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July 2019 Update:

As we shared in early June, three environmentalist NGOs (Western Watersheds Project, Center for Biological Diversity, and WildEarth Guardians) filed a lawsuit against the government to overturn the reinstatement of the Hammond family’s grazing permits. Former Secretary of the Interior, Ryan Zinke, had reissued the permits following President Trump’s pardon of Dwight and Steve Hammond.

Shortly after filing the lawsuit to prevent the Hammond family from utilizing their grazing rights, the plaintiffs also filed for, and were granted, a temporary restraining order (TRO) against the Hammonds turning their cattle out. The purpose of the TRO is to immediately prevent use of the grazing rights, since a decision on the lawsuit could easily be months away. The groups have also filed for a preliminary injunction to further ensure that the Hammonds are not allowed to graze their cattle while the lawsuit is being settled. These legal actions stem mainly from the NGOs’ claim that sage grouse and redband trout would be harmed by allowing grazing on the Hammond allotments.

U.S. District Judge Michael Simon granted the TRO on June 5th, keeping the Hammonds’ cattle off of their range for 28 days. The TRO was originally set to expire on July 2 but was extended through July 17. In order for the preliminary injunction to be granted, the plaintiffs must prove that allowing grazing to resume would irreparably damage the sage grouse. The Oregon Farm Bureau and Harney County, Oregon have both filed briefs opposing an injunction because of harm to the rural economy and increased wildfire risk. The Hammond allotments have not been used in the last five years, resulting in an extreme overload of fine fuels that are a terrible fire hazard.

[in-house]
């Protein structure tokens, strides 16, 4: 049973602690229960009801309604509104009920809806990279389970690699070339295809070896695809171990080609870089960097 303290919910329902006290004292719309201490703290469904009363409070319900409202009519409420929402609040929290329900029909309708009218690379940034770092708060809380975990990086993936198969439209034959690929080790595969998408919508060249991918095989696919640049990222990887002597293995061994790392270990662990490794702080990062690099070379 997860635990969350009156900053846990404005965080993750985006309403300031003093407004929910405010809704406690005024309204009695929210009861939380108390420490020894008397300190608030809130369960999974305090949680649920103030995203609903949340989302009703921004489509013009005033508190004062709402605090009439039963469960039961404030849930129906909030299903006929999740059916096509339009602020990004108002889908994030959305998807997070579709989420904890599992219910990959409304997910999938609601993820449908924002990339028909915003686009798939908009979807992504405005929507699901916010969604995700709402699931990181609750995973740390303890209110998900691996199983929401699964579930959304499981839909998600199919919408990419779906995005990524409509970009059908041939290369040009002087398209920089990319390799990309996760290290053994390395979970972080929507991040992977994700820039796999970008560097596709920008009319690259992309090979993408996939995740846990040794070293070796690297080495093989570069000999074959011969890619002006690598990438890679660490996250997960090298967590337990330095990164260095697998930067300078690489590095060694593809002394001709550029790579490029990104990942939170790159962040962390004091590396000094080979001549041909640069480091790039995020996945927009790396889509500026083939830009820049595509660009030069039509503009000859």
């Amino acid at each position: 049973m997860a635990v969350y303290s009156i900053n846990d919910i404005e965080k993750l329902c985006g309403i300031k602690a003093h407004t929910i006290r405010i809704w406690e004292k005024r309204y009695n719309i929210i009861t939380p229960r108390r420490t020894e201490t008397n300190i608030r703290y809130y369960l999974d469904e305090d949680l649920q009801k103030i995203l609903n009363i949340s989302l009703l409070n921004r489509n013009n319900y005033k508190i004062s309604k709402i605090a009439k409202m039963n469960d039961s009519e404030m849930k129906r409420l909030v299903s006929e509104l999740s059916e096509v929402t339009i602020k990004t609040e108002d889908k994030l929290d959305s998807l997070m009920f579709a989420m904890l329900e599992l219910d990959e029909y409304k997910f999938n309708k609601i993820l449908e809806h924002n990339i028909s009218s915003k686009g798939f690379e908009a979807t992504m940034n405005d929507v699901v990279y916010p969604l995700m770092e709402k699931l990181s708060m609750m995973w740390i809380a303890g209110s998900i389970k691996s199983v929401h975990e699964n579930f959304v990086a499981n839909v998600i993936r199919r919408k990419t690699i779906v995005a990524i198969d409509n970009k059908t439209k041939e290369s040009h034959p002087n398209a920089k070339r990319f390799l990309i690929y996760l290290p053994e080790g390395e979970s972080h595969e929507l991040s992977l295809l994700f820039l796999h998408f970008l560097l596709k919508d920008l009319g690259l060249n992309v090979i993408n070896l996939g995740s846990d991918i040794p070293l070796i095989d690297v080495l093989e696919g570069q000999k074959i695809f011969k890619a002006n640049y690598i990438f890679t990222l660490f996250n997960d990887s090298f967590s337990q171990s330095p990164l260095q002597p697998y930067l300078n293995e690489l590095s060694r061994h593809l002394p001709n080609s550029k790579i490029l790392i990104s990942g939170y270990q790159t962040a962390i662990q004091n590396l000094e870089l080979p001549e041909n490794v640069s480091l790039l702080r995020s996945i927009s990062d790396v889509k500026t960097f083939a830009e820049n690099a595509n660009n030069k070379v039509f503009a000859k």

An attorney for the federal government had proposed a compromise in which the Hammonds would not use the Mud Creek allotment and reduce grazing utilization from 50% to 30% on the Hardie Summer allotment, but the plaintiffs would not agree to it, despite the fact that wildfire is recognized as the greatest threat to sage grouse.

Early June 2019:

The Hammond Family’s BLM Grazing Permits – An Easy Target for Environmental Extremist NGO’s

Three notoriously litigious environmental extremist NGOs have joined together in filing a lawsuit to prevent the renewal of four BLM grazing permits held for over 50 years by the Hammond family, near Burns, Oregon and the Malheur National Wildlife Refuge.

Learn more about Western Watersheds Project, Center for Biological Diversity, and WildEarth Guardians here.